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Sexual Behavior Among U.S. High School Students, 1990-1995
Charles W. Warren, John S. Santelli, Sherry A. Everett, Laura Kann, Janet L. Collins, Carol Cassell, Leo Morris and Lloyd J. Kolbe
Family Planning Perspectives
Vol. 30, No. 4 (Jul. - Aug., 1998), pp. 170-172+200
Published by: Guttmacher Institute
Stable URL: http://www.jstor.org/stable/2991678
Page Count: 4
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Context: High rates of unintended pregnancy and sexually transmitted diseases (STDs), including HIV infection, among adolescents are major public health concerns that have created interest in trends in teenage sexual activity. Methods: Nationally representative data from Youth Risk Behavior Surveys conducted in 1990, 1991, 1993 and 1995 are used to examine levels of sexual experience, age at first intercourse, current sexual activity and condom use at last intercourse among students in grades 9-12. Results: The proportion of students who reported being sexually experienced remained at 53-54% from 1990 through 1995, while the percentage of sexually active students who used condoms at last intercourse rose from 46% to 54% between 1991 and 1995. Black students were more likely than white students to report being sexually experienced, being currently sexually active and having had four or more lifetime sexual partners; black students also reported a significantly younger age at first intercourse. Gender differences in sexual behavior were found more frequently among black students than among white or Hispanic students. Conclusions: Although levels of sexual experience for high school students in the United States have not risen during the 1990s, a very high percentage of students continue to be at risk for unintended pregnancy and STDs, including HIV infection.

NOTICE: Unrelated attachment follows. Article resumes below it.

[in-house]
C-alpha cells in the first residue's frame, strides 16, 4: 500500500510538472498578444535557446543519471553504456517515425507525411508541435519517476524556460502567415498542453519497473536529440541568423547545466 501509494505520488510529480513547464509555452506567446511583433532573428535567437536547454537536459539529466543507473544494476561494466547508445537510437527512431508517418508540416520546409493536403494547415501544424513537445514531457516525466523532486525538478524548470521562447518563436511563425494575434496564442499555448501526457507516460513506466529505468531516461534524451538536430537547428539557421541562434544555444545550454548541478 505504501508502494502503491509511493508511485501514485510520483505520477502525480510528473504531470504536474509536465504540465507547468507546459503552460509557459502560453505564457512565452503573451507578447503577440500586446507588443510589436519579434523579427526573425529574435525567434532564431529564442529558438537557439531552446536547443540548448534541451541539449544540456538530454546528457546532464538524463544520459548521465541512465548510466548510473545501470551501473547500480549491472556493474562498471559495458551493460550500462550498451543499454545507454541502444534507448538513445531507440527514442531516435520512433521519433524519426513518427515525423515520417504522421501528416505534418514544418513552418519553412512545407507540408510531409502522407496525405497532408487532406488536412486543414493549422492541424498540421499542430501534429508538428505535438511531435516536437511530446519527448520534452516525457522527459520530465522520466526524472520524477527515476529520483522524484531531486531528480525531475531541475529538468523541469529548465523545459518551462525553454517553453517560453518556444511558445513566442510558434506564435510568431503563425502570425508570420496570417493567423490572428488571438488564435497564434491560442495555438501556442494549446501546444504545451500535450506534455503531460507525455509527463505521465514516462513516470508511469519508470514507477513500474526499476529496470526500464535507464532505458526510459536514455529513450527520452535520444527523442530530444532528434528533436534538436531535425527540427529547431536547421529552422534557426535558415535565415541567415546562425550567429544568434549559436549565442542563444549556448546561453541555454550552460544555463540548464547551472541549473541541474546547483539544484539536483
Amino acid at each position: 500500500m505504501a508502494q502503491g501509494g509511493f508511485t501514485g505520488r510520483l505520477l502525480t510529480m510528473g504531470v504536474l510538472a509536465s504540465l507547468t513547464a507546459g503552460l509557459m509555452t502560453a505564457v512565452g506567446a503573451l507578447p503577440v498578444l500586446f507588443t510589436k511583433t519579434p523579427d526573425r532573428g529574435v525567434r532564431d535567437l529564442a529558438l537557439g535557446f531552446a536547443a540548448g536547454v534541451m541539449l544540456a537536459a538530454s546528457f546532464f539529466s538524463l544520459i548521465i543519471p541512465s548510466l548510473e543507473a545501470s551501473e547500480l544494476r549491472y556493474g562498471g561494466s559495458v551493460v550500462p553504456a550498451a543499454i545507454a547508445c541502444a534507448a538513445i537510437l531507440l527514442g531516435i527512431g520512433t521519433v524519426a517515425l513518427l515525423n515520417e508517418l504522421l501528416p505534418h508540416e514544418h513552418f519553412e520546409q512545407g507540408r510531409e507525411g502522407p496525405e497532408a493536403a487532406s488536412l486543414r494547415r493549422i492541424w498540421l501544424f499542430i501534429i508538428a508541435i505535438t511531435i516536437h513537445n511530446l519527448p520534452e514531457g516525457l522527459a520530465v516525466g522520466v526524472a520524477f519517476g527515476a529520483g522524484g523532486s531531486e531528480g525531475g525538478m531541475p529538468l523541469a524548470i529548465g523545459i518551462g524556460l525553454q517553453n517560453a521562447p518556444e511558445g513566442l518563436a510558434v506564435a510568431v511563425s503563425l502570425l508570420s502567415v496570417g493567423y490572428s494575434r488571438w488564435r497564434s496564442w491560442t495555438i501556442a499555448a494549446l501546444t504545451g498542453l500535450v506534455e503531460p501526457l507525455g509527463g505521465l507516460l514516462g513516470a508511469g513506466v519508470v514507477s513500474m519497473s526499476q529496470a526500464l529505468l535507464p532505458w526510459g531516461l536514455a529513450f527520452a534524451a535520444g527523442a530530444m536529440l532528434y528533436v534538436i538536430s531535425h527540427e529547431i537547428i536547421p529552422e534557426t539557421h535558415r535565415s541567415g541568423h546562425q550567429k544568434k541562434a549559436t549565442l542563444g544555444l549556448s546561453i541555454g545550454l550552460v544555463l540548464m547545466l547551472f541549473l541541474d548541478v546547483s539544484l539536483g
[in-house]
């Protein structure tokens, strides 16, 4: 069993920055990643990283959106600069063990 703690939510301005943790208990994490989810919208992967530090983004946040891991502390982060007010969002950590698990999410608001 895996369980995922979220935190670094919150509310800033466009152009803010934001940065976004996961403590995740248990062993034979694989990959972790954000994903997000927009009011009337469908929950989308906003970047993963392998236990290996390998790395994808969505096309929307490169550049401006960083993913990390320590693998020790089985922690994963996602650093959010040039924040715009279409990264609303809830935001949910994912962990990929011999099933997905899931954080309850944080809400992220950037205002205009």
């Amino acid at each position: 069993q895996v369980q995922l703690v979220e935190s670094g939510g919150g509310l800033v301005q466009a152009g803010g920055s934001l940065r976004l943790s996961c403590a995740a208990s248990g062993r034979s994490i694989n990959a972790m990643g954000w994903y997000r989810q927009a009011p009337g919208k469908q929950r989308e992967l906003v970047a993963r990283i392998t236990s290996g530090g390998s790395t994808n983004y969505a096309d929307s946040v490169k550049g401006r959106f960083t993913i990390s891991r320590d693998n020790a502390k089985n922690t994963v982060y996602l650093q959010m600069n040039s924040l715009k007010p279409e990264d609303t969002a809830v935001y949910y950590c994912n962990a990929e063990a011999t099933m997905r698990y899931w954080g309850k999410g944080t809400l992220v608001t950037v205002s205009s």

Family Planning Perspectives © 1998 Guttmacher Institute